Markets Rally on France Election Result

Markets Rally on France Election Result

A narrow first-place finish by centrist former banker Emmanuel Macron in the first round of France's election caused Europe and US stocks to rise. Fears of a "Frexit" from the euro lessened despite the #2 finish by anti-EU candidate Marine Le Pen. 

Frexit or remain in the EU? |
Frexit or remain in the EU? | Getty Images

For the first time in the history of the Fifth Republic, established in 1958 by Charles de Gaulle, neither the Republican nor the Socialist party will have a candidate in the final runoff for president. Instead, first place went to Emmanuel Macron, who represented his own new party, En Marche! (Onward!). Second place went to Marine Le Pen, whose National Front party was considered part of a racist, anti-Semitic fringe under her estranged father, Jean-Marie Le Pen, but has since gained support thanks to her more moderate image and ongoing dissatisfaction with the status quo. Whichever candidate wins, France, not to mention Europe and the world, are in for something new. 

The euro rallied as much as two percent and closed the European Monday session up 1.2% at $1.0857. Eurozone stocks also soared: France's CAC 40 rose 3.9 percent and Germany's DAX climbed 3.1 percent. Even the FTSE 100 rose 2.1 percent, its weaker showing perhaps attributable to the UK's impending exit from the EU. 

Nadex traders wanting to trade these markets have several choices: the EUR/USD, EUR/GBP, and EUR/JPY forex pairs as well as the FTSE 100 and Germany 30 (DAX) stock indexes. All of the above are available as binary options and spreads. (Not yet a member? Get a free practice account and try Nadex.) 

The reaction in European and, later, in US stock markets seems to reflect relief that the likely outcome will not disrupt free trade and the liberal order. In short, the markets seem to think Macron will form an anti-Le Pen coalition large enough to win the runoff election on May 7. An early poll gives Macron a 20-point lead. Investors seem unfazed by some of the facts about Macron: he has never held elected office and he was the economy minister under current Socialist president Francois Hollande, who has a four percent approval rating. 

Instead, investors may see him as one of their own: a pro-EU globalist, former investment banker, and graduate of one of France's top schools who speaks fluent English. What some see as positives are precisely the qualities Le Pen is hammering him on. While Macron wants to strengthen trade, lower some taxes, and invest in education; Le Pen's focus is on cutting immigration, abandoning the euro, taxing companies that hire foreign workers, and printing money (presumably francs) to finance an as-yet unspecified set of welfare measures.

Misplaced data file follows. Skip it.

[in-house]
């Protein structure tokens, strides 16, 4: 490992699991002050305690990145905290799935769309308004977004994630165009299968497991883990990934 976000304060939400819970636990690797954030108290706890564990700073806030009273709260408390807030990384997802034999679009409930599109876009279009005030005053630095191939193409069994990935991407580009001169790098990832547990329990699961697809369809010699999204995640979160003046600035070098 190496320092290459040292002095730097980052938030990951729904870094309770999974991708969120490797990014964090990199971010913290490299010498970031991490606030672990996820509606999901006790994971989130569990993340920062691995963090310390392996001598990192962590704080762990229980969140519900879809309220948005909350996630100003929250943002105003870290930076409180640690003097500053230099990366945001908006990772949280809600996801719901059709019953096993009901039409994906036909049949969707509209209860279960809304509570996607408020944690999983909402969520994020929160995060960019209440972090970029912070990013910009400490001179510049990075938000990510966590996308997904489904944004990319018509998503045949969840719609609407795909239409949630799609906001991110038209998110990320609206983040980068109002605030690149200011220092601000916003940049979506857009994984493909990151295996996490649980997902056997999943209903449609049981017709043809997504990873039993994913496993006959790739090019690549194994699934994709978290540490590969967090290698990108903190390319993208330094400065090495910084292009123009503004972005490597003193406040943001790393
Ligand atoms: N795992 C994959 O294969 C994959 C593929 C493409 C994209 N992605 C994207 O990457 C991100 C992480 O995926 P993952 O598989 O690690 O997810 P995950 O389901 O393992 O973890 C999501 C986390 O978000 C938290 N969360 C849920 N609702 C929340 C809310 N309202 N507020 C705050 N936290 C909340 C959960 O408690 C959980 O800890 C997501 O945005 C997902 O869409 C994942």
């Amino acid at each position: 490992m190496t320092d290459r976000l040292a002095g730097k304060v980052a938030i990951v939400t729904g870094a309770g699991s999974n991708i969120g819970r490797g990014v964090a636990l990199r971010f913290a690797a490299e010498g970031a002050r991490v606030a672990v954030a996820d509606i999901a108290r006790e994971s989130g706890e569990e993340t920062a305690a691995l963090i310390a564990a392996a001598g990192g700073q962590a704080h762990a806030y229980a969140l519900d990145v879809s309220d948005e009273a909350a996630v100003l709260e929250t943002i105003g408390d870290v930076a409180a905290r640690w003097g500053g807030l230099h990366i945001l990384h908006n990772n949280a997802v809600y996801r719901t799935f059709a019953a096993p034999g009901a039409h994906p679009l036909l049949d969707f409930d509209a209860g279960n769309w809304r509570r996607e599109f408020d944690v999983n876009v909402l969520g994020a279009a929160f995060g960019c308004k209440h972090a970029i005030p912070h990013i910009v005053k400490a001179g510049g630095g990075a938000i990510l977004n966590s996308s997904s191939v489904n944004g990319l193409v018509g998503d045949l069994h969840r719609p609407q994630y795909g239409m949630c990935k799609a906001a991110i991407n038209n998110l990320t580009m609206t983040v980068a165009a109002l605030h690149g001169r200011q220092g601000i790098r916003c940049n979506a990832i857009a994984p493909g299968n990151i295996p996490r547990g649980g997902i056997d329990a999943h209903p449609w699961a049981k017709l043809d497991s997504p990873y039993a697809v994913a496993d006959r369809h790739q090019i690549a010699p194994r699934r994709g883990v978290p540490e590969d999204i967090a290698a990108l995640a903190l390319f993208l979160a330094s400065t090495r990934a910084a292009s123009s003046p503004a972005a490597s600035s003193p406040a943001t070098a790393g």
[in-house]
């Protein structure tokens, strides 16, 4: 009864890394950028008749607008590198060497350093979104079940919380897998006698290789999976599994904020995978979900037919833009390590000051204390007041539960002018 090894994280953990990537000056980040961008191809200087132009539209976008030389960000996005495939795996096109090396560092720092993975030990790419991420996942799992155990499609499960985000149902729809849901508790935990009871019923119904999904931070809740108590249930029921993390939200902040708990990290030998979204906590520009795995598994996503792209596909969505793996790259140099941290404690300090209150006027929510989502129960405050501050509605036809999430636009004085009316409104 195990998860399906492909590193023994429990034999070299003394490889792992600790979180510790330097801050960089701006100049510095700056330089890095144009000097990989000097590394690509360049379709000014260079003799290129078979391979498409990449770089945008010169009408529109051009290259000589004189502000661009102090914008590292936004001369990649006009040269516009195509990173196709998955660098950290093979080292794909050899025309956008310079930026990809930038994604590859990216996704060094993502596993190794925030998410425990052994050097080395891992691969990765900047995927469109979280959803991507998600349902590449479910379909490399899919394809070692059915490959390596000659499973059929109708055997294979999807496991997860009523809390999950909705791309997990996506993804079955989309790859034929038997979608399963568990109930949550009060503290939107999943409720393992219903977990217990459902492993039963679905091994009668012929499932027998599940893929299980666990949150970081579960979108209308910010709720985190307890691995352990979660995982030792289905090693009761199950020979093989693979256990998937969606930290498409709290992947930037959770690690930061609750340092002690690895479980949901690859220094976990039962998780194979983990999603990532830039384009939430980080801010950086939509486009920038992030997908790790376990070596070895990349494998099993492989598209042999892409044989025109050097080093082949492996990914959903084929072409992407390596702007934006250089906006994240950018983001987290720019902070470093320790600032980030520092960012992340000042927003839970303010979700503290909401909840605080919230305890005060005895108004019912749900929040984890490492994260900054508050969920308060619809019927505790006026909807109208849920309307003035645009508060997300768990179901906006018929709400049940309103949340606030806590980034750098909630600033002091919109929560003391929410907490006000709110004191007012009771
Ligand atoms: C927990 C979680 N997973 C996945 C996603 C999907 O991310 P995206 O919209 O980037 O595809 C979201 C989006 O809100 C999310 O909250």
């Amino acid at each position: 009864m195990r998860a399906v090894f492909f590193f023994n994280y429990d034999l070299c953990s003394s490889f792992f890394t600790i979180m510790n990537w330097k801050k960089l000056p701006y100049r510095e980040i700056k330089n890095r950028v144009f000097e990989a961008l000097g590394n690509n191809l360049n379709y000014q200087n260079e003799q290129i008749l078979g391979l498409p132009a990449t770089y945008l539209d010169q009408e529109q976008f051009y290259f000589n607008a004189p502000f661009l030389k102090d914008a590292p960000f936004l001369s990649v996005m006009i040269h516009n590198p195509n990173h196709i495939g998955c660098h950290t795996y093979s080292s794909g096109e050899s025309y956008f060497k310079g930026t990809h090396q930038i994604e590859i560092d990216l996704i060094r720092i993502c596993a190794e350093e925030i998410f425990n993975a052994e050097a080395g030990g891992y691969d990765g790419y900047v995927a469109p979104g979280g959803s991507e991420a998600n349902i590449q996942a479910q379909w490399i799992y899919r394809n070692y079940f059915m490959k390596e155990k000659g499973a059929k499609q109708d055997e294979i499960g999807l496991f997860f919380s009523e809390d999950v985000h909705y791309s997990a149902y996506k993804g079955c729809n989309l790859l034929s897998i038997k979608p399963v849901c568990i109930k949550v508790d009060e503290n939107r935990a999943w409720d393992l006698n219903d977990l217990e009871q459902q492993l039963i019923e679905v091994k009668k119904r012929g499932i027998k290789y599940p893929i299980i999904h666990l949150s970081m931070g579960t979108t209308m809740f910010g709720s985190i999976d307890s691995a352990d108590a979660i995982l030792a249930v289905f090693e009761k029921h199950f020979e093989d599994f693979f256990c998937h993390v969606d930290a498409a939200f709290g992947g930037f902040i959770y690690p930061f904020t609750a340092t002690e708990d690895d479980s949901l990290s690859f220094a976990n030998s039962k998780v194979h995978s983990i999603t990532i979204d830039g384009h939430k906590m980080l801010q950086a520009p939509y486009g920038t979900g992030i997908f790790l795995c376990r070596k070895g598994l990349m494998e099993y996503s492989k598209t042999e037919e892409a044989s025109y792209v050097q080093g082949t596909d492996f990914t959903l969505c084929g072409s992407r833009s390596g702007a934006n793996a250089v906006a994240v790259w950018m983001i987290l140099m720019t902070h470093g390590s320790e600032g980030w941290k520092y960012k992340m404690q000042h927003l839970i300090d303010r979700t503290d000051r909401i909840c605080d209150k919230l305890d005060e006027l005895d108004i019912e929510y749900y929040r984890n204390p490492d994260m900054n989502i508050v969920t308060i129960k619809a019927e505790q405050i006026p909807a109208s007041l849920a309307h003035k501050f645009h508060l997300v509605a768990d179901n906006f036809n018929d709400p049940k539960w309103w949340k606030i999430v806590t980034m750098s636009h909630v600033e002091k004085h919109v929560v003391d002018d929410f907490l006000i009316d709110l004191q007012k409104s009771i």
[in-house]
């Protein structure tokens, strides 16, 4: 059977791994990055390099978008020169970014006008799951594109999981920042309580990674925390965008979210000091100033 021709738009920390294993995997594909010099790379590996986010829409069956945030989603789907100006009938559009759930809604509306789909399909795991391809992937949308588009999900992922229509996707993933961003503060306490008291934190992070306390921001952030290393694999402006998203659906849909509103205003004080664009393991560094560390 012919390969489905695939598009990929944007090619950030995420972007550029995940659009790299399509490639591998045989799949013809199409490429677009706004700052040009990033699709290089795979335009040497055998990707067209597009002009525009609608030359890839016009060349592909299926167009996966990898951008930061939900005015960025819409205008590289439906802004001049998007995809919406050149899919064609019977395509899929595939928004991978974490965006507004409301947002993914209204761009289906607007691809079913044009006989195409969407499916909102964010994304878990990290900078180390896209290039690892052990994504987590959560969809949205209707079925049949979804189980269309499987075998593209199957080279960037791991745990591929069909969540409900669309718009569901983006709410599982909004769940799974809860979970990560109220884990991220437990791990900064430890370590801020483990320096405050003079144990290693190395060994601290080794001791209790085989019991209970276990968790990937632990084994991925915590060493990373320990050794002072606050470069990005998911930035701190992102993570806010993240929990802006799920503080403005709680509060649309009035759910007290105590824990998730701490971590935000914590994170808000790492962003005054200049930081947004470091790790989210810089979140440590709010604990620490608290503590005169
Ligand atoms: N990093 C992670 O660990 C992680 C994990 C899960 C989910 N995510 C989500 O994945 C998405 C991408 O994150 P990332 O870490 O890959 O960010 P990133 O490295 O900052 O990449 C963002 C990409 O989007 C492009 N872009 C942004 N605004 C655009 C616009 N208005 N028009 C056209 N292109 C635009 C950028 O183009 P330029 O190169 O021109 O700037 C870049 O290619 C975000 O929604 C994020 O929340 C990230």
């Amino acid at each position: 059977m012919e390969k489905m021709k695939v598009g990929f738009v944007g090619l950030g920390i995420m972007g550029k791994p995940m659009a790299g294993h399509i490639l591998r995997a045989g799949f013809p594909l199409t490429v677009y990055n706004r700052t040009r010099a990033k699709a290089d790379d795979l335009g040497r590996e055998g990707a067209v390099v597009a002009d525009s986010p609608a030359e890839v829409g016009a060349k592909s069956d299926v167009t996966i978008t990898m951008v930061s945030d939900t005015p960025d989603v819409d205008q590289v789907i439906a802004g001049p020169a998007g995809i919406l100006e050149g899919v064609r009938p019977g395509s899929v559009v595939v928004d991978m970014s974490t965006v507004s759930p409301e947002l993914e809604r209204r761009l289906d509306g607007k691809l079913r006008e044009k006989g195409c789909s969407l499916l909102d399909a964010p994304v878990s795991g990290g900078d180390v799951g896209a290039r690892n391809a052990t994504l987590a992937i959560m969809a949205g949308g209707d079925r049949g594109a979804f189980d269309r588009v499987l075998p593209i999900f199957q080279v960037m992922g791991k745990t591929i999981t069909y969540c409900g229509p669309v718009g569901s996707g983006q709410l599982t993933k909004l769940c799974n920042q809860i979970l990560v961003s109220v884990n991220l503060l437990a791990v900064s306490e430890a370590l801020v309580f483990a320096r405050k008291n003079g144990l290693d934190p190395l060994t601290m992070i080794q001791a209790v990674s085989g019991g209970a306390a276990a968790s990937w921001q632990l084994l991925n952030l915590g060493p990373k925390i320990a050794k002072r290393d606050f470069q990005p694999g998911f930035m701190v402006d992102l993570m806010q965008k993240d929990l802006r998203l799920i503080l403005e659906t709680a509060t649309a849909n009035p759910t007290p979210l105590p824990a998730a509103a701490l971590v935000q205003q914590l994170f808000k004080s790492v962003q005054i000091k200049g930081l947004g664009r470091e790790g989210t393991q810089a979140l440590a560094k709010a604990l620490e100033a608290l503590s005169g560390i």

Both programs seem designed more for politics than policy at this point, but that's what election campaigns are about. On one level, France faces a showdown between globalism and nationalism. But neither side seems prepared to tackle the serious questions it will face on May 8. Roughly a quarter of France's youth (under age 25) are unemployed and have been for several years, long enough for many to age out of that demographic without ever having held a steady, full-time job. An economic problem like that can define a generation and change a culture and can't be solved either by banning immigrants or by cutting taxes on the rich. Though it does make it easy to understand the frustrations many people feel about policies that appear to favor either the rich or immigrants.

In other words, France, like the US and the rest of Europe, needs more than new leaders and new parties. It needs a new kind of capitalism that is inclusive and not divisive. For now, however, the markets are happy that the euro is likely to remain a viable currency and the EU will get a chance to improve rather than dissolve. 

There are likely to be many ups and downs in the months to come, even if Macron wins by a landslide. His odds of defeating Le Pen may be good, but defeating inequality is another matter entirely. Meanwhile, all trades are likely to face short-term fluctuations until a long-term trend comes into view. For Nadex traders, that's good news. Trading with a short-term focus and built-in risk protection is a great approach to markets that are likely to see more volatility once the current sigh of relief ends.

How soon could the feeling of confidence end? No one can say for sure, but the US does face a possible government shutdown this Saturday. Pres. Trump insists that Democrats go along with $1.4 billion in funding for a border wall (the one he claimed Mexico would pay for). Democrats refuse, as do some Republicans, meaning Congress may not be able to pass a spending bill in time.

Trump also plans to announce a major new tax plan on Wednesday. As of Sunday, Treasury Secretary Mnuchin and OMB Director Mulvaney were still giving conflicting statements about whether the tax reform would be short-term or long-term. Congressional leaders said they hadn't been told about the announcement. Some unnamed White House officials cautioned the plan would be a broad outline, without some numbers unspecificied. Saturday marks Trump's 100th day in office

With something as big as major tax reform on the week's agenda, traders may have a busy week ahead. As for the long-term picture, no one can predict it. French observers of the US may look to the Trump administration for clues about what a Le Pen administration might be like, but the bigger question for France is not who will be elected on May 7, but what he or she will actually be able to do for the people who need it most. 

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